Genuine enthusiasm for a town with potential

Gillian Danby is the new chair of the North East England Chamber of Commerce’s Hartlepool committee. She sat down with Mark Lane to answer questions about the challenges and opportunities facing the town

Gillian Danby comes to her new role as chair the North East England Chamber of Commerce’s Hartlepool committee with a clear vision of what can be achieved and how to set about it. She also gives off a palpable enthusiasm for working with the town’s businesses to realise their potential.

She says: “It’s about giving Hartlepool businesses an opportunity to network, support each other and learn from each other. I want Hartlepool businesses to feel inspired, supported and connected to the wider North East England community.

“We also need to ensure that the town’s business views are fed into the chamber’s policy campaigns. In short, we need collectively to promote Hartlepool and ensure that outsiders know who and what were are about.”

Her career began with Hartlepool Borough Council before moving to North Yorkshire County Council as a principle accountant, then returned to university to do an MBA. Her career then broadened into all support services across England and then in Canada, where she was vice president and chief finance officer for the Banff School of Fine Arts in Alberta.

Gillian later achieved a Doctorate at Teesside University and is publishing a book in early 2020 of the research learning from a practical perspective on gender, leadership and creativity. In 2015, she set up her own business based in Hartlepool, Artistry in Leadership, a professional development consultancy which relates to this expertise. Her broad knowledge sees her regularly asked to speak at conferences both nationally and internationally.

“I was astounded by the number of entrepreneurs in Hartlepool, particularly women,’’ she says. “I recognised that the chamber held area meetings in all major towns in the North East except Hartlepool. I asked the chamber why and was
told we can’t get a chair. I sort of walked into that one, but I am very proud and happy to support my hometown and its entrepreneurs.’’

She sees Hartlepool’s key challenges as being transportation and the environment, but points to plans in place. For transportation, there’s the re-opening of Tees Valley Airport and the Tees Valley Mayor has confirmed that funds are available to upgrade Darlington Railway station and to modernise Hartlepool Railway station, including the opening of a second track. This would significantly increase the frequency of trains to the town.

On the environment, many derelict buildings in Hartlepool have been demolished with more planned and the town is benefiting from the commitment of its residents through Hartlepool Big Tidy Up, with support from Hartlepool Borough Council.

Asked about the strengths of Hartlepool, she replies: “It has so much to offer, with its fantastic marina, a great coastline, historic environment, proud heritage, and a beautiful rural environment on our doorstep. It’s an incredibly friendly place and its people are very proud of their town and its heritage. Hartlepool had over 3.5 million visitors in 2019 which is expected to rise further. The town has some of the best schools in the country with Ofsted rating 87 per cent of Hartlepool Schools as good or outstanding. The quality of life in the town is very high.’’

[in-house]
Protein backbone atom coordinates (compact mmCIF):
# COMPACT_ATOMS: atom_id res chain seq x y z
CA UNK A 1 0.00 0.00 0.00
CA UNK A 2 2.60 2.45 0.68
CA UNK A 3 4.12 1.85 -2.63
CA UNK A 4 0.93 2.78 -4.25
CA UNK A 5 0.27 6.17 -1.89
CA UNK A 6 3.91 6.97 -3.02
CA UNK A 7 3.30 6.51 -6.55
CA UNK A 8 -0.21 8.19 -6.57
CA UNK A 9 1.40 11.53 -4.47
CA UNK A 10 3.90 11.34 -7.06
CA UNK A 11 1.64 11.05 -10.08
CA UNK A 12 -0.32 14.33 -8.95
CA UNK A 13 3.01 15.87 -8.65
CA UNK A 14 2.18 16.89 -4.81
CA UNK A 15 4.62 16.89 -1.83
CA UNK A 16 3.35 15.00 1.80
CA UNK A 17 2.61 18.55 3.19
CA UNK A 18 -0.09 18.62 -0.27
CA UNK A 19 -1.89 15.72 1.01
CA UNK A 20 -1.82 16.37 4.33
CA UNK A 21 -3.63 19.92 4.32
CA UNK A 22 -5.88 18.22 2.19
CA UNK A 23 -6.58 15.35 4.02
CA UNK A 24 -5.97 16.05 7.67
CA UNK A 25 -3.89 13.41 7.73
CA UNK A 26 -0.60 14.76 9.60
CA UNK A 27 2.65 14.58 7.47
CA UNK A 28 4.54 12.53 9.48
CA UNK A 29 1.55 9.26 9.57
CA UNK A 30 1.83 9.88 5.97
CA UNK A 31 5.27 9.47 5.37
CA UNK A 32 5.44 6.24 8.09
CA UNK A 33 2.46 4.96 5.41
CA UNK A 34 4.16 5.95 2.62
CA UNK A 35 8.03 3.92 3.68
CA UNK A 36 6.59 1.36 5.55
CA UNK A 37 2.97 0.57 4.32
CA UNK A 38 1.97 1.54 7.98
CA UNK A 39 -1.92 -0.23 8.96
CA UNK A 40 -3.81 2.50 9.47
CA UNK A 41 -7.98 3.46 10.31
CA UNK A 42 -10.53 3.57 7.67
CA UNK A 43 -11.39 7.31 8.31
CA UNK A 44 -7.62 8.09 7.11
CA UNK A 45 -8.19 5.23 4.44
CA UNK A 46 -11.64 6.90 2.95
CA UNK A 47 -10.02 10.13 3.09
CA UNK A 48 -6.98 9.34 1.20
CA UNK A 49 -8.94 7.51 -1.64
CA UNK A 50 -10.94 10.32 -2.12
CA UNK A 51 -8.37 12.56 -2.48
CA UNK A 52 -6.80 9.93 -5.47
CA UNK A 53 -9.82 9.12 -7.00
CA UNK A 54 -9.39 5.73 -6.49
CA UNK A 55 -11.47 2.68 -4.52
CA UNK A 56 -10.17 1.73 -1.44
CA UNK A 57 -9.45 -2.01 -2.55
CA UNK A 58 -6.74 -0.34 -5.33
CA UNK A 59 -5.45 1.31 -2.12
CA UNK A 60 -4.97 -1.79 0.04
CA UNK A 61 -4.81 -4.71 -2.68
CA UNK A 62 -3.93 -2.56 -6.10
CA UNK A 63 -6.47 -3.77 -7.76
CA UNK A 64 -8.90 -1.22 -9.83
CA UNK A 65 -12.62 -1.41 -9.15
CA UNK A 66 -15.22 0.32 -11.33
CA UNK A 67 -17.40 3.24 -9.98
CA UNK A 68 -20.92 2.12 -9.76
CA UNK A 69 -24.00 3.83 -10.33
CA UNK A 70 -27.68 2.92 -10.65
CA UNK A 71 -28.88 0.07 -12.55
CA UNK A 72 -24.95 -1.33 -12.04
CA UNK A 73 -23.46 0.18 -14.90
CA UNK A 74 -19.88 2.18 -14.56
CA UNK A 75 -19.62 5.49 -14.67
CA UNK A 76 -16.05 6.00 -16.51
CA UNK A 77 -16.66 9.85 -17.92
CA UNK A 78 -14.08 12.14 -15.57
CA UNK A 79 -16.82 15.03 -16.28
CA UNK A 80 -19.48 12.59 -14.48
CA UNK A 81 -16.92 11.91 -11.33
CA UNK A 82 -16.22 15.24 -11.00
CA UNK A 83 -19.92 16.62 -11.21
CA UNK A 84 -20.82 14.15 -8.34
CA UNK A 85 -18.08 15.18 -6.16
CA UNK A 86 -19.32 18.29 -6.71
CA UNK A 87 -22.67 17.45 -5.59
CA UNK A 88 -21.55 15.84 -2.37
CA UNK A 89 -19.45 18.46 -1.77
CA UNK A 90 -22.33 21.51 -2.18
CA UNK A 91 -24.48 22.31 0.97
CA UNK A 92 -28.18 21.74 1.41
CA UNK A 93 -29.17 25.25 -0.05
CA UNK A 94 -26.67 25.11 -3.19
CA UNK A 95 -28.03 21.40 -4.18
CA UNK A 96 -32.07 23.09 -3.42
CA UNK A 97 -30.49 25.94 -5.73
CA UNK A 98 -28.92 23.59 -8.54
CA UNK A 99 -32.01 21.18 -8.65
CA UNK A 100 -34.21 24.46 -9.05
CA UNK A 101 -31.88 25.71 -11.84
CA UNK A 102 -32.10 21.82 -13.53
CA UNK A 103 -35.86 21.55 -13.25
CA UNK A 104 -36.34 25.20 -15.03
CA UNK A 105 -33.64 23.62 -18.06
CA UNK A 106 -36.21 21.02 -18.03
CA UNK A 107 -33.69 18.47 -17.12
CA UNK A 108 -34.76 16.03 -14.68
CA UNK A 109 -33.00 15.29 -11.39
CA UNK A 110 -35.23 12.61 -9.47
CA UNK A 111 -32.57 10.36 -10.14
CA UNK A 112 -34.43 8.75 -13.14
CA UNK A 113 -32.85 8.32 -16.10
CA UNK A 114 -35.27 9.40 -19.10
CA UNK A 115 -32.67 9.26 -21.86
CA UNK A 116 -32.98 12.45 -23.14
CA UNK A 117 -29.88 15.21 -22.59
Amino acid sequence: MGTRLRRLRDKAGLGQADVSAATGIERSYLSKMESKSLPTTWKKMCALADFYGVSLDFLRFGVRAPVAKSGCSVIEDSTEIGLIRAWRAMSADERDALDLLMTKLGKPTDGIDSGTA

Gillian is convinced that the town can adapt and diversify, as demonstrated by the re-building of the Hartlepool College of Further Education and major investment in Cleveland College of Art and Design. “The Hartlepool Plan sets out the vision for the next 15 years for future growth and prosperity with a wide range and choice of homes and jobs within a high quality environment,’’ she says.

She explains that there are three “masts” of Hartlepool’s new economy:

Mast 1, Creative Hartlepool: A plan to build on the town’s reputation as a creative town which supports creative people, ideas and enterprise, including an innovation and skills quarter.

Mast 2, ‘Productive Hartlepool’: This seeks to consolidate and strengthen the core foundations of the new economy and add value to the Tees Valley priorities.

Mast 3, ‘Connected Hartlepool’:

This aims to widen the borough’s economic footprint with an outward- facing approach to collaboration. This
is demonstrated through Hartlepool Waterfront, Civic Quarter and Town Centre, Hartlepool tourism plan, and local rail enhancements.

Gillian says that chamber continues to offer support to business of all sizes in Hartlepool. First, with business services covering advice relating to HR, legal, health and safety and tax. Second, in growing networks through introductions. Finally, by increasing members’ skills, knowledge and information through events such as Hear from the Experts, breakfast briefings and seminars and workshops on HR-related subjects.

Artistry in Leadership
www.artistryinleadership.co.uk

“It’s about giving Hartlepool businesses an opportunity to network, support each other and learn from each other. I want Hartlepool businesses to feel inspired, supported and connected to the wider North East England community.“We also need to ensure that the town’s business views are fed into the chamber’s policy campaigns. In short, we need collectively to promote Hartlepool and ensure that outsiders know who and what were are about.”